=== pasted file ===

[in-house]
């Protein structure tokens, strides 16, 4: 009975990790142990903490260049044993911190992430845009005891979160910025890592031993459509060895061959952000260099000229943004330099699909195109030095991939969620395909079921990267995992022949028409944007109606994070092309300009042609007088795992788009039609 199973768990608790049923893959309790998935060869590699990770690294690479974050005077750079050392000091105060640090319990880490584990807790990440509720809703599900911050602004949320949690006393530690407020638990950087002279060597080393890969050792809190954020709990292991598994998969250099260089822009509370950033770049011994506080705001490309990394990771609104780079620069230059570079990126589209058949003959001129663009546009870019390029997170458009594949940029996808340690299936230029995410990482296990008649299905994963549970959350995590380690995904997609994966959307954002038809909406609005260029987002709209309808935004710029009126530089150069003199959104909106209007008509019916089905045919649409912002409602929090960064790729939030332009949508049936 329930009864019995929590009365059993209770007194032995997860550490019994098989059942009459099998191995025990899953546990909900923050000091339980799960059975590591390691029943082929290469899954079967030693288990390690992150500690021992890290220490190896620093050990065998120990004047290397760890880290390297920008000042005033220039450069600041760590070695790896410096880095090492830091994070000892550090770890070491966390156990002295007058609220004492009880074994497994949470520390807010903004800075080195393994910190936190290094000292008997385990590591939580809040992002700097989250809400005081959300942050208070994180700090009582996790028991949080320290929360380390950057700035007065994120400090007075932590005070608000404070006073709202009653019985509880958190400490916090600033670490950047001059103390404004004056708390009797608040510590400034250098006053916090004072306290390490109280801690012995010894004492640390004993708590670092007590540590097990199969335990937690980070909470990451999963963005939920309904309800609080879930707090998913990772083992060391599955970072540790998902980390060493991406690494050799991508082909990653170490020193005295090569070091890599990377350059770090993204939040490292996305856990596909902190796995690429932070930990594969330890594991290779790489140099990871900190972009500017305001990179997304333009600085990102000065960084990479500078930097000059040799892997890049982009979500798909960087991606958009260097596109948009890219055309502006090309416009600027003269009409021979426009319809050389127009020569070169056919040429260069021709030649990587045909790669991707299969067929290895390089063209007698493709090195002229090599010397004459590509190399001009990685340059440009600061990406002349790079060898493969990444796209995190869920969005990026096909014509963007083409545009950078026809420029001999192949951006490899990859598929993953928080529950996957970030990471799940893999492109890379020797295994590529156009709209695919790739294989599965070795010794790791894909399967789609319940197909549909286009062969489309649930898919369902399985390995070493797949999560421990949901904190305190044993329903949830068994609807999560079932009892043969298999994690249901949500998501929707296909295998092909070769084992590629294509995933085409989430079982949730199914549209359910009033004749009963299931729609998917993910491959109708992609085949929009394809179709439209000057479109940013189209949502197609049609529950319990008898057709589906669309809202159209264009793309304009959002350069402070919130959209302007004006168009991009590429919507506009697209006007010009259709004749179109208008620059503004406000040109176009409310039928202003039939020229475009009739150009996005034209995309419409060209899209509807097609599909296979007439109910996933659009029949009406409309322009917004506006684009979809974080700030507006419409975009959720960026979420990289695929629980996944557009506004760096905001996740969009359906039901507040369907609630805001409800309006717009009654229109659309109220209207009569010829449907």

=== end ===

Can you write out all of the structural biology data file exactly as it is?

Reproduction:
[in-house]
């Protein structure tokens, strides 16, 4: 009975990790142990903490260049044993911190992430845009005891979160910025890592031993459509060895061959952000260099000229943004330099699909195109030095991939969620395909079921990267995992022949028409944007109606994070092309300009042609007088795992788009039609 199973768990608790049923893959309790998935060869590699990770690294690479974050005077750079050392000091105060640090319990880490584990807790990440509720809703599900911050602004949320949690006393530690407020638990950087002279060597080393890969050792809190954020709990292991598994998969250099260089822009509370950033770049011994506080705001490309990394990771609104780079620069230059570079990126589209058949003959001129663009546009870019390029997170458009594949940029996808340690299936230029995410990482296990008649299905994963549970959350995590380690995904997609994966959307954002038809909406609005260029987002709209309808935004710029009126530089150069003199959104909106209007008509019916089905045919649409912002409602929090960064790729939030332009949508049936 329930009864019995929590009365059993209770007194032995997860550490019994098989059942009459099998191995025990899953546990909900923050000091339980799960059975590591390691029943082929290469899954079967030693288990390690992150500690021992890290220490190896620093050990065998120990004047290397760890880290390297920008000042005033220039450069600041760590070695790896410096880095090492830091994070000892550090770890070491966390156990002295007058609220004492009880074994497994949470520390807010903004800075080195393994910190936190290094000292008997385990590591939580809040992002700097989250809400005081959300942050208070994180700090009582996790028991949080320290929360380390950057700035007065994120400090007075932590005070608000404070006073709202009653019985509880958190400490916090600033670490950047001059103390404004004056708390009797608040510590400034250098006053916090004072306290390490109280801690012995010894004492640390004993708590670092007590540590097990199969335990937690980070909470990451999963963005939920309904309800609080879930707090998913990772083992060391599955970072540790998902980390060493991406690494050799991508082909990653170490020193005295090569070091890599990377350059770090993204939040490292996305856990596909902190796995690429932070930990594969330890594991290779790489140099990871900190972009500017305001990179997304333009600085990102000065960084990479500078930097000059040799892997890049982009979500798909960087991606958009260097596109948009890219055309502006090309416009600027003269009409021979426009319809050389127009020569070169056919040429260069021709030649990587045909790669991707299969067929290895390089063209007698493709090195002229090599010397004459590509190399001009990685340059440009600061990406002349790079060898493969990444796209995190869920969005990026096909014509963007083409545009950078026809420029001999192949951006490899990859598929993953928080529950996957970030990471799940893999492109890379020797295994590529156009709209695919790739294989599965070795010794790791894909399967789609319940197909549909286009062969489309649930898919369902399985390995070493797949999560421990949901904190305190044993329903949830068994609807999560079932009892043969298999994690249901949500998501929707296909295998092909070769084992590629294509995933085409989430079982949730199914549209359910009033004749009963299931729609998917993910491959109708992609085949929009394809179709439209000057479109940013189209949502197609049609529950319990008898057709589906669309809202159209264009793309304009959002350069402070919130959209302007004006168009991009590429919507506009697209006007010009259709004749179109208008620059503004406000040109176009409310039928202003039939020229475009009739150009996005034209995309419409060209899209509807097609599909296979007439109910996933659009029949009406409309322009917004506006684009979809974080700030507006419409975009959720960026979420990289695929629980996944557009506004760096905001996740969009359906039901507040369907609630805001409800309006717009009654229109659309109220209207009569010829449907």